by Heather Sarantis, Commonweal
In 2007, the Campaign for Safe Cosmetics released a report, “A Poison Kiss: The Problem of Lead in Lipstick.” More than half of the 33 brand-name lipsticks tested contained detectable levels of lead. None of these lipsticks listed lead as an ingredient.
The cosmetic industry responded that there was no problem with lead in lipstick. The Food and Drug Administration has no standards for how much lead is acceptable in lipstick. But the public was outraged.
This story continues, but first let’s take a look at why findings like these are especially important if you are pregnant, trying to get pregnant or hope one day to give birth. Shaping our Legacy: Reproductive Health and the Environment, a report by the University of California San Francisco Program on Reproductive Health, comes out of the Summit on Environmental Challenges to Reproductive Health and Fertility, co-hosted with the Collaborative on Health and the Environment in 2007. The report documents numerous links between reproductive health and exposure to lead. For example:
- • We have known that exposure to chemicals can harm human reproduction since Roman times, when lead was first recognized to cause miscarriage and infertility in men and women.
- • Exposure to numerous chemicals has been linked to menstrual cycle irregularities in adult women. For example, women exposed to lead at work have shorter menstrual cycles and more frequent, intense and prolonged bleeding.
- • Exposing female mice to lead prevents their ovarian follicles from developing into mature eggs.
- • Lead exposure has been linked to poor sperm quality.
- • Longer periods of time to conceive can be associated with exposure to metals such as lead.
- • Premature birth has also been associated with exposure to lead.
- • Lead exposures have been associated with intrauterine growth restriction or low birthweight.
- • Damage from lead exposure can be passed on to subsequent generations.
In addition, there is no debate that children with elevated lead levels can experience learning and developmental challenges.
Fast forward to 2009. The FDA just released a follow-up study on lead in lipstick. They found lead in all 20 lipsticks tested, at levels ranging from 0.09 parts per million (ppm) to 3.06 ppm—more than four times higher than the highest lead level of 0.65 reported in the 2007 Campaign for Safe Cosmetics study.
Again, the industry claimed that the levels of lead in lipstick pose no safety risk. And the FDA claimed that this level of lead exposure is acceptable, but still has no legal limit for how much lead is acceptable in lipstick. Yet one-third of the tested lipsticks exceeded the U.S. Food and Drug Administration’s 0.1 ppm limit for lead in candy—a standard established to protect children from directly ingesting lead. Lipstick products, like candy, are directly ingested into the body.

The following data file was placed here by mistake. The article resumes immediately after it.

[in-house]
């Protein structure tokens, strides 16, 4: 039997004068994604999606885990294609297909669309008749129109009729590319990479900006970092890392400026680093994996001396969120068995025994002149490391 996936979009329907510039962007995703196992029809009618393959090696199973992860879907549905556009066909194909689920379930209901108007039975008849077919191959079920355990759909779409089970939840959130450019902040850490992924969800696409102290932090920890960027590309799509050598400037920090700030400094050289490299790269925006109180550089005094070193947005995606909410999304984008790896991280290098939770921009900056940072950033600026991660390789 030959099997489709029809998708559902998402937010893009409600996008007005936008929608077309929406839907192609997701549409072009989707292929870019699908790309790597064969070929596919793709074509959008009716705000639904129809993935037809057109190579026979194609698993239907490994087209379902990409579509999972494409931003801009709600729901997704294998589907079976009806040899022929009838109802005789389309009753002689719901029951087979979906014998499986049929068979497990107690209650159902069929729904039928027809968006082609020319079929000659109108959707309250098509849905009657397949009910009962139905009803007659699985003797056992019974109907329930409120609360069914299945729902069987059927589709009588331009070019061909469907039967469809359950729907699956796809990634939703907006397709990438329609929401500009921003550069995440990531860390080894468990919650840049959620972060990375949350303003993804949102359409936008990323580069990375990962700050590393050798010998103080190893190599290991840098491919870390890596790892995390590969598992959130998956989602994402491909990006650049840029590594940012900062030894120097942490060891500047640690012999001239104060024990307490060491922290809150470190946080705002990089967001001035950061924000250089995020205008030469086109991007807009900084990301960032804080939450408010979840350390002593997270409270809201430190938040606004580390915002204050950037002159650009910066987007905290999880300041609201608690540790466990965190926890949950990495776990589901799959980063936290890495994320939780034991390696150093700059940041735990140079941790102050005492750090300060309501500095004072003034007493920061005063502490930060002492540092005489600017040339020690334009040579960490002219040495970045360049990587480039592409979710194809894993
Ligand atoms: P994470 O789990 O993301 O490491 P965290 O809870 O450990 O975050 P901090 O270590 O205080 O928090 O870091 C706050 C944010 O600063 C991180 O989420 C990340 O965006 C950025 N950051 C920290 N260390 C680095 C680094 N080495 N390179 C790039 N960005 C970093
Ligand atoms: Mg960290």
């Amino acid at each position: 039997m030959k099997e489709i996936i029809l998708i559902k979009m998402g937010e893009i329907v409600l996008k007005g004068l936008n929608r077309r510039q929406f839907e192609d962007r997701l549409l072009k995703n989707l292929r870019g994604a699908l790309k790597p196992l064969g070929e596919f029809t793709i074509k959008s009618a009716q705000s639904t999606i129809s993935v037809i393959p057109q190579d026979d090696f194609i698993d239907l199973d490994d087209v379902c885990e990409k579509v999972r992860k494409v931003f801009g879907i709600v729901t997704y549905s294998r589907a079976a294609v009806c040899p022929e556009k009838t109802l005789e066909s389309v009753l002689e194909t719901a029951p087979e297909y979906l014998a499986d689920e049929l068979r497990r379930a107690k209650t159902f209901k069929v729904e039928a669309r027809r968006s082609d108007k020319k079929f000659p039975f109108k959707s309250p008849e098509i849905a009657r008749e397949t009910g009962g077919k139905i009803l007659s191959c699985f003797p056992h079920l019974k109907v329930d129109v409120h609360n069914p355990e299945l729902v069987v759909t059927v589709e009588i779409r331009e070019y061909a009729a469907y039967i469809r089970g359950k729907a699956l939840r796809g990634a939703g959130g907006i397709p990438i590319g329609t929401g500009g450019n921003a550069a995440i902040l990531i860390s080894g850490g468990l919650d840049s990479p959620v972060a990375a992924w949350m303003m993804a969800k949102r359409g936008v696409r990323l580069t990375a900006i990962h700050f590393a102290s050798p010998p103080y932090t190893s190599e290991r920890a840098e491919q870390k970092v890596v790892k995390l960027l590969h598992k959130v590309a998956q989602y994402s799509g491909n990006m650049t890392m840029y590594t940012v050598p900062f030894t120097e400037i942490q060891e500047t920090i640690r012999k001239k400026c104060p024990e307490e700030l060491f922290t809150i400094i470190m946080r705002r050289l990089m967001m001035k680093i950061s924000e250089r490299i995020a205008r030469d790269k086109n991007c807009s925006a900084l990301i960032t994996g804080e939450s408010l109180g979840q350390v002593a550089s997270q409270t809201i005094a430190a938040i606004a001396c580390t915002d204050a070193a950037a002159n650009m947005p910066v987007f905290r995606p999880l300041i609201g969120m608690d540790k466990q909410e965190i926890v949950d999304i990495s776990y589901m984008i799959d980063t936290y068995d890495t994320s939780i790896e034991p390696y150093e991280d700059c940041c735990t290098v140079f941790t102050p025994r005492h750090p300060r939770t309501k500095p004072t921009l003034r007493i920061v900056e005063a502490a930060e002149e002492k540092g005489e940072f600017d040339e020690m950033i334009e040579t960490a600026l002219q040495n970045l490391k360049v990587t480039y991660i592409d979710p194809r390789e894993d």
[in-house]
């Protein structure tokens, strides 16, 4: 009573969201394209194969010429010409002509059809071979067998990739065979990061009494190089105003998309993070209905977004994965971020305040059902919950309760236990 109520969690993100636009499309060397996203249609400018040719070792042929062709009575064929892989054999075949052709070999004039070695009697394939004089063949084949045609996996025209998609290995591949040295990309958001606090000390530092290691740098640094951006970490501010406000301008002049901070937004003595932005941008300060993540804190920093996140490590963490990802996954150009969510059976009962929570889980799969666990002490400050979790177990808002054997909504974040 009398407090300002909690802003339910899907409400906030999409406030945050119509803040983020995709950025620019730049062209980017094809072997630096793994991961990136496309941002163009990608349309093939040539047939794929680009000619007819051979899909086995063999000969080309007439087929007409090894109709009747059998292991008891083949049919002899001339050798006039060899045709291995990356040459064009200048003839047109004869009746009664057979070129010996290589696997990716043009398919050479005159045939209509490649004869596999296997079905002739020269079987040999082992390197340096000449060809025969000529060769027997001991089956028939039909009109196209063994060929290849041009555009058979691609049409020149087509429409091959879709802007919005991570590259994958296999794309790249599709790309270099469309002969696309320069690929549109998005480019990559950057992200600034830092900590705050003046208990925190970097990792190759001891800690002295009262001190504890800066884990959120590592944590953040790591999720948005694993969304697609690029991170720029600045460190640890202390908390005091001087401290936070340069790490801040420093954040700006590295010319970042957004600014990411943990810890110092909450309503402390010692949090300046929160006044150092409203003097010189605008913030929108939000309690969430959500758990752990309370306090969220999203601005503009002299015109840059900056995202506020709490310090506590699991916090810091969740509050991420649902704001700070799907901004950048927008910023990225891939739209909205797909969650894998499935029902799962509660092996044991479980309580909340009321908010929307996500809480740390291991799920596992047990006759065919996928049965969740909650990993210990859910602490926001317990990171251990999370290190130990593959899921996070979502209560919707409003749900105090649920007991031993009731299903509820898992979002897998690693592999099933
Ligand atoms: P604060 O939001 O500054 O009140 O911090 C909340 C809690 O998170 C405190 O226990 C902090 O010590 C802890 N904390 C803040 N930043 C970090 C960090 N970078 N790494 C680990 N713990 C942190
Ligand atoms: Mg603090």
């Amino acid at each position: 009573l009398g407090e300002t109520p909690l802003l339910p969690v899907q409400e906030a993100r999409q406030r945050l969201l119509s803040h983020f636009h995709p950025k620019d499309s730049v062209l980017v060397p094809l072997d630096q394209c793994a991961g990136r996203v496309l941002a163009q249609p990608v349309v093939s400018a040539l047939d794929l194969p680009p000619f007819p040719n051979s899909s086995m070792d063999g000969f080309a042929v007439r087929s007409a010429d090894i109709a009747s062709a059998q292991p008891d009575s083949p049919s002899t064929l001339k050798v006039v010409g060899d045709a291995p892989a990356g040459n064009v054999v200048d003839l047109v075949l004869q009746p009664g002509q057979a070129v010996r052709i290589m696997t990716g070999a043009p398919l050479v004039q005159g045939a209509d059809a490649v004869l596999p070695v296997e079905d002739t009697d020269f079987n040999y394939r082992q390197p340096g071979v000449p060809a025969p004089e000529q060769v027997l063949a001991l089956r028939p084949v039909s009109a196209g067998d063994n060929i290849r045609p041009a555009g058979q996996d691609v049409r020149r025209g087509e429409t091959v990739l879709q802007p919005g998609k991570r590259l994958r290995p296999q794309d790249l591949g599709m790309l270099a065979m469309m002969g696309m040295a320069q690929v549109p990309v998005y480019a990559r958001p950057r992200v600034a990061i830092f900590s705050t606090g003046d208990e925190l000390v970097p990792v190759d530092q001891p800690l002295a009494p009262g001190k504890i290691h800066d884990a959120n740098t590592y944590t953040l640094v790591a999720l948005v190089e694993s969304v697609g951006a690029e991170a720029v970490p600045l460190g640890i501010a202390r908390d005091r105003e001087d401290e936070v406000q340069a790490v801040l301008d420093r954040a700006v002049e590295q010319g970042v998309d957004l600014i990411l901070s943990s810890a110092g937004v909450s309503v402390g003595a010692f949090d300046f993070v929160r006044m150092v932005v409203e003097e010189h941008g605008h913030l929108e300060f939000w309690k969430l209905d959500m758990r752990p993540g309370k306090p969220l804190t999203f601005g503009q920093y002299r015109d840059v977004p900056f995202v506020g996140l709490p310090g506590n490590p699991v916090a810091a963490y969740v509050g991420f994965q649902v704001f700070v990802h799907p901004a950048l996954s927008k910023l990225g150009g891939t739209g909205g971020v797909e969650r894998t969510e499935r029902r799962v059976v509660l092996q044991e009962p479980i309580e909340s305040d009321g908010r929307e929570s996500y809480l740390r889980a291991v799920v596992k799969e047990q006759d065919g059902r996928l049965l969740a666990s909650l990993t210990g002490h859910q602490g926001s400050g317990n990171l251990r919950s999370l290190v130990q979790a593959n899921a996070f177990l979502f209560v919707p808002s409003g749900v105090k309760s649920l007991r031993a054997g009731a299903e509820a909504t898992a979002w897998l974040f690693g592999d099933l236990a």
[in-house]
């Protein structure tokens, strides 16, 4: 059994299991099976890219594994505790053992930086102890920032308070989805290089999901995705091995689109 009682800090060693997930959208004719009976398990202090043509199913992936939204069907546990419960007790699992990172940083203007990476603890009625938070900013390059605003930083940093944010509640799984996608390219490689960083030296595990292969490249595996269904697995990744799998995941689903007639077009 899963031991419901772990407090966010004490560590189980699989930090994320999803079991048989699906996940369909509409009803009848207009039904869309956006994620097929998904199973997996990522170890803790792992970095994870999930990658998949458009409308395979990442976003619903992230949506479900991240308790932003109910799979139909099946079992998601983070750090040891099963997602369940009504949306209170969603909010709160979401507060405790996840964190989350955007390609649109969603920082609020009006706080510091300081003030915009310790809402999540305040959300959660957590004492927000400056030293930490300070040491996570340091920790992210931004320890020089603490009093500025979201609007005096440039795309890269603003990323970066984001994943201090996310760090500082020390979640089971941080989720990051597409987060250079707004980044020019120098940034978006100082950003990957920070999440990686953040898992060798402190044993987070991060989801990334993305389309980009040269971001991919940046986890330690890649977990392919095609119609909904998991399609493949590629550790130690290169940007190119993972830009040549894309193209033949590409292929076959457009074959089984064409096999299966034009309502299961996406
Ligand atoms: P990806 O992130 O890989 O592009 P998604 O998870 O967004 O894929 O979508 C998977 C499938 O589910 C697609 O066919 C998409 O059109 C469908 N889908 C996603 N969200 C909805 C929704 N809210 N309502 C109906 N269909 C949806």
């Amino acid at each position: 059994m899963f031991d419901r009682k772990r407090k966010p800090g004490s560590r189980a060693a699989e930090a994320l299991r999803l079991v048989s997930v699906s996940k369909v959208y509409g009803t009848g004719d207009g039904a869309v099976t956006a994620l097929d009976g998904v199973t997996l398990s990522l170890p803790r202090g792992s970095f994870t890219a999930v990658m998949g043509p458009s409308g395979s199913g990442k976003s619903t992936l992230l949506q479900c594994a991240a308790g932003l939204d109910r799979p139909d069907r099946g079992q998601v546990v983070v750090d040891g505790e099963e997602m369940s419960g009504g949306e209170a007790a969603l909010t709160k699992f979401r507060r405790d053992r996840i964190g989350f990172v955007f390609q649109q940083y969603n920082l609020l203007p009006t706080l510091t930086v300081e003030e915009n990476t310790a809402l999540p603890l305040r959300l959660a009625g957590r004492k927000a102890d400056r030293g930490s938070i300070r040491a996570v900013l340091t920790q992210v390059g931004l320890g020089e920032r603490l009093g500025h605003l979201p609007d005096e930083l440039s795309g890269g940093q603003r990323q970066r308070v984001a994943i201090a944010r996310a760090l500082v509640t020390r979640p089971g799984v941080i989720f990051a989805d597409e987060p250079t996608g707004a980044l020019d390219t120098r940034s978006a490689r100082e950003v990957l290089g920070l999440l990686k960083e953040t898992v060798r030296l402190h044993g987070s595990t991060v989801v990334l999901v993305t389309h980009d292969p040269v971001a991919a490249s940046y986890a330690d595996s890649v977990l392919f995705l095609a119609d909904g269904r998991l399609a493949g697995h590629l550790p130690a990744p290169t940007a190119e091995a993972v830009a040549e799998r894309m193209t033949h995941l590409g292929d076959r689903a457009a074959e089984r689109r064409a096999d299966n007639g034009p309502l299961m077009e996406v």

But the FDA shouldn’t get the last word on safety. The U.S. Centers for Disease Control and Prevention states, “No safe blood lead level has been identified.” The agency suggests avoiding all sources of lead exposure when possible, including lead-containing cosmetics. Another study confirms that there really is no safe level of exposure to lead.
Sean Palfrey, M.D., a professor of pediatrics and public health at Boston University and the medical director of Boston's Lead Poisoning Prevention Program, commented on the FDA’s latest report, “Since recent science suggests that there is truly no safe lead exposure for children and pregnant women, it is disturbing that manufacturers are allowed to continue to sell lead-containing lipsticks...Pregnant women are particularly vulnerable to lead exposure, because lead easily crosses the placenta and enters the fetal brain where it can interfere with normal development.”
Industry representatives will often make claims such as: lead is a natural substance and is all around us, so the low levels in lipsticks are not a problem. But exposure to lead comes from a range of sources, and these exposures add up. For example, one of the largest sources of lead exposure is from any house built before 1978, as they have a high chance of having lead paint (lead paint was banned in 1978). The paint can chip and form dust that is then ingested, especially by children crawling on the floor.
So where does that leave you, the individual? First, it indicates that any time you can avoid lead exposure, you should. In the case of lipstick, there is no real way of knowing what the safer brands are since lead is not required to be listed on the label, and since there is no guarantee that every sample of every brand would test at the same level of lead. Consider using it less or avoiding it all together, especially if you hope to conceive or are pregnant. Also consider getting your house tested for lead to be sure you are not compounding your potential lead exposure.
In the long run, our health will be best protected when government agencies set safety standards for the most vulnerable populations—children, women through their child-bearing years and developing babies.
Author’s note: In addition to writing for the Collaborative on Health and Environment, I also work on the Campaign for Safe Cosmetics.